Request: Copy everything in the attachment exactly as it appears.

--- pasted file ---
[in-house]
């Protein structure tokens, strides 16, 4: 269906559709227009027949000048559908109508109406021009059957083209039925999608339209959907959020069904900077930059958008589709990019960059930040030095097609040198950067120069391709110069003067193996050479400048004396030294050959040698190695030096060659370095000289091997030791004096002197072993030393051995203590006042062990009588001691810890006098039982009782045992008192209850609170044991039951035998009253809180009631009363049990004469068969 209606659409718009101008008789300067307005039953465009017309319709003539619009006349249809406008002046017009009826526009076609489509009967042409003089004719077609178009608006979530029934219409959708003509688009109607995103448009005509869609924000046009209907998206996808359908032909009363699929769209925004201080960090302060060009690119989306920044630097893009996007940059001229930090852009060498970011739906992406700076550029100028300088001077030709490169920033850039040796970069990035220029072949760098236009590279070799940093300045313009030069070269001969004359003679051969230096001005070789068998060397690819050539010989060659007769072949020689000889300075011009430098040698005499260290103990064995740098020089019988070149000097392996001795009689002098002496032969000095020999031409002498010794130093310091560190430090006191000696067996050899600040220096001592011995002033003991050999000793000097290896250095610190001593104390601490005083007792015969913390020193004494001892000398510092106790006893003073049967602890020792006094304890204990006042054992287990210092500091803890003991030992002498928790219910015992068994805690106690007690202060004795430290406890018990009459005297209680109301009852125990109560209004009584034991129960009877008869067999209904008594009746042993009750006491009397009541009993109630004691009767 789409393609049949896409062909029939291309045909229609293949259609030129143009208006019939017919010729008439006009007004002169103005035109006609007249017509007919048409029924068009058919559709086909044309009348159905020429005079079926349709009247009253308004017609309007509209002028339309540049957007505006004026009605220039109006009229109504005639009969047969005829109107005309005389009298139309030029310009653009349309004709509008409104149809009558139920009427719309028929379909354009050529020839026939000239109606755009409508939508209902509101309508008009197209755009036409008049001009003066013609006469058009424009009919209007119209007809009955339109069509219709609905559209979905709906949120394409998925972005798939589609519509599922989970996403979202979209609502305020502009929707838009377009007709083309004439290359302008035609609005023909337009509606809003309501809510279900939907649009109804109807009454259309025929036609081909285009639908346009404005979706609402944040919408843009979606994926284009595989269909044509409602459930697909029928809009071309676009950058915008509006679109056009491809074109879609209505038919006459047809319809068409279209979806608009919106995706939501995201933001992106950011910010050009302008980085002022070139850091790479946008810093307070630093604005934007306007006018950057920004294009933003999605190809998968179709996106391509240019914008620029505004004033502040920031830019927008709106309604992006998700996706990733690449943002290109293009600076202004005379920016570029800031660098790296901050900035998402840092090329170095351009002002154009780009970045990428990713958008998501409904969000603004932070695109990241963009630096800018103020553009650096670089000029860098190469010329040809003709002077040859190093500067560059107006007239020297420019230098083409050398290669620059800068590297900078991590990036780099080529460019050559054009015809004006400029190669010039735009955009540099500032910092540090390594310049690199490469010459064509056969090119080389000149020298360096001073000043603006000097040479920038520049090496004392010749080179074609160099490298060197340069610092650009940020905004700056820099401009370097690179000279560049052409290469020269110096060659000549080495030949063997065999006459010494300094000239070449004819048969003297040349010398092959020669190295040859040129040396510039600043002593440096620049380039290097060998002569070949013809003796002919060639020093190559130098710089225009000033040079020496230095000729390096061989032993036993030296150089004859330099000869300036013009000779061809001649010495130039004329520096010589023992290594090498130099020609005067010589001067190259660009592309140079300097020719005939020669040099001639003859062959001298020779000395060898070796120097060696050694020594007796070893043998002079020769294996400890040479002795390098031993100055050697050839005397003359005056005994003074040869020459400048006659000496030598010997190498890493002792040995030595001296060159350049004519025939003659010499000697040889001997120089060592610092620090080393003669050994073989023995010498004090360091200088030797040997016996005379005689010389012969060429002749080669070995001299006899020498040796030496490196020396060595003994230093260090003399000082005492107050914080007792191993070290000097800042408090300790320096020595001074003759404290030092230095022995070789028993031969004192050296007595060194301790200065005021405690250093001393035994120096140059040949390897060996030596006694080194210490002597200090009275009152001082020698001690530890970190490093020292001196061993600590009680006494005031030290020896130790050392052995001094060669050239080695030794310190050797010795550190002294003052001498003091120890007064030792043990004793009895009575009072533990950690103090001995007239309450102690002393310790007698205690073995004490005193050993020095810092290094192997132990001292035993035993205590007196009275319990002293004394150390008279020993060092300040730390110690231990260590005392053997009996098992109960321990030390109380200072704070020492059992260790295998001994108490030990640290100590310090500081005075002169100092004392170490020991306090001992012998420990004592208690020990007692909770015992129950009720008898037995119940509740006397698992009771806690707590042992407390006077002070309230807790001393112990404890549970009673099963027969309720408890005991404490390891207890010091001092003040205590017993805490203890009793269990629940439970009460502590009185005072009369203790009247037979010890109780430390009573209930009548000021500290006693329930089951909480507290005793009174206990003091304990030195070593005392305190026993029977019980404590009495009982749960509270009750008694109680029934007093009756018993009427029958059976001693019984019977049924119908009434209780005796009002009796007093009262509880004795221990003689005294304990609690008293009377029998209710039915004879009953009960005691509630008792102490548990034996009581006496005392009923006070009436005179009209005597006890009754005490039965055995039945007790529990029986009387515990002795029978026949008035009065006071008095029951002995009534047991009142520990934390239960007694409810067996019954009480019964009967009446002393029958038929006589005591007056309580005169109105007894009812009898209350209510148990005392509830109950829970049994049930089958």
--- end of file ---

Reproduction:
[in-house]
């Protein structure tokens, strides 16, 4: 269906559709227009027949000048559908109508109406021009059957083209039925999608339209959907959020069904900077930059958008589709990019960059930040030095097609040198950067120069391709110069003067193996050479400048004396030294050959040698190695030096060659370095000289091997030791004096002197072993030393051995203590006042062990009588001691810890006098039982009782045992008192209850609170044991039951035998009253809180009631009363049990004469068969 209606659409718009101008008789300067307005039953465009017309319709003539619009006349249809406008002046017009009826526009076609489509009967042409003089004719077609178009608006979530029934219409959708003509688009109607995103448009005509869609924000046009209907998206996808359908032909009363699929769209925004201080960090302060060009690119989306920044630097893009996007940059001229930090852009060498970011739906992406700076550029100028300088001077030709490169920033850039040796970069990035220029072949760098236009590279070799940093300045313009030069070269001969004359003679051969230096001005070789068998060397690819050539010989060659007769072949020689000889300075011009430098040698005499260290103990064995740098020089019988070149000097392996001795009689002098002496032969000095020999031409002498010794130093310091560190430090006191000696067996050899600040220096001592011995002033003991050999000793000097290896250095610190001593104390601490005083007792015969913390020193004494001892000398510092106790006893003073049967602890020792006094304890204990006042054992287990210092500091803890003991030992002498928790219910015992068994805690106690007690202060004795430290406890018990009459005297209680109301009852125990109560209004009584034991129960009877008869067999209904008594009746042993009750006491009397009541009993109630004691009767 789409393609049949896409062909029939291309045909229609293949259609030129143009208006019939017919010729008439006009007004002169103005035109006609007249017509007919048409029924068009058919559709086909044309009348159905020429005079079926349709009247009253308004017609309007509209002028339309540049957007505006004026009605220039109006009229109504005639009969047969005829109107005309005389009298139309030029310009653009349309004709509008409104149809009558139920009427719309028929379909354009050529020839026939000239109606755009409508939508209902509101309508008009197209755009036409008049001009003066013609006469058009424009009919209007119209007809009955339109069509219709609905559209979905709906949120394409998925972005798939589609519509599922989970996403979202979209609502305020502009929707838009377009007709083309004439290359302008035609609005023909337009509606809003309501809510279900939907649009109804109807009454259309025929036609081909285009639908346009404005979706609402944040919408843009979606994926284009595989269909044509409602459930697909029928809009071309676009950058915008509006679109056009491809074109879609209505038919006459047809319809068409279209979806608009919106995706939501995201933001992106950011910010050009302008980085002022070139850091790479946008810093307070630093604005934007306007006018950057920004294009933003999605190809998968179709996106391509240019914008620029505004004033502040920031830019927008709106309604992006998700996706990733690449943002290109293009600076202004005379920016570029800031660098790296901050900035998402840092090329170095351009002002154009780009970045990428990713958008998501409904969000603004932070695109990241963009630096800018103020553009650096670089000029860098190469010329040809003709002077040859190093500067560059107006007239020297420019230098083409050398290669620059800068590297900078991590990036780099080529460019050559054009015809004006400029190669010039735009955009540099500032910092540090390594310049690199490469010459064509056969090119080389000149020298360096001073000043603006000097040479920038520049090496004392010749080179074609160099490298060197340069610092650009940020905004700056820099401009370097690179000279560049052409290469020269110096060659000549080495030949063997065999006459010494300094000239070449004819048969003297040349010398092959020669190295040859040129040396510039600043002593440096620049380039290097060998002569070949013809003796002919060639020093190559130098710089225009000033040079020496230095000729390096061989032993036993030296150089004859330099000869300036013009000779061809001649010495130039004329520096010589023992290594090498130099020609005067010589001067190259660009592309140079300097020719005939020669040099001639003859062959001298020779000395060898070796120097060696050694020594007796070893043998002079020769294996400890040479002795390098031993100055050697050839005397003359005056005994003074040869020459400048006659000496030598010997190498890493002792040995030595001296060159350049004519025939003659010499000697040889001997120089060592610092620090080393003669050994073989023995010498004090360091200088030797040997016996005379005689010389012969060429002749080669070995001299006899020498040796030496490196020396060595003994230093260090003399000082005492107050914080007792191993070290000097800042408090300790320096020595001074003759404290030092230095022995070789028993031969004192050296007595060194301790200065005021405690250093001393035994120096140059040949390897060996030596006694080194210490002597200090009275009152001082020698001690530890970190490093020292001196061993600590009680006494005031030290020896130790050392052995001094060669050239080695030794310190050797010795550190002294003052001498003091120890007064030792043990004793009895009575009072533990950690103090001995007239309450102690002393310790007698205690073995004490005193050993020095810092290094192997132990001292035993035993205590007196009275319990002293004394150390008279020993060092300040730390110690231990260590005392053997009996098992109960321990030390109380200072704070020492059992260790295998001994108490030990640290100590310090500081005075002169100092004392170490020991306090001992012998420990004592208690020990007692909770015992129950009720008898037995119940509740006397698992009771806690707590042992407390006077002070309230807790001393112990404890549970009673099963027969309720408890005991404490390891207890010091001092003040205590017993805490203890009793269990629940439970009460502590009185005072009369203790009247037979010890109780430390009573209930009548000021500290006693329930089951909480507290005793009174206990003091304990030195070593005392305190026993029977019980404590009495009982749960509270009750008694109680029934007093009756018993009427029958059976001693019984019977049924119908009434209780005796009002009796007093009262509880004795221990003689005294304990609690008293009377029998209710039915004879009953009960005691509630008792102490548990034996009581006496005392009923006070009436005179009209005597006890009754005490039965055995039945007790529990029986009387515990002795029978026949008035009065006071008095029951002995009534047991009142520990934390239960007694409810067996019954009480019964009967009446002393029958038929006589005591007056309580005169109105007894009812009898209350209510148990005392509830109950829970049994049930089958």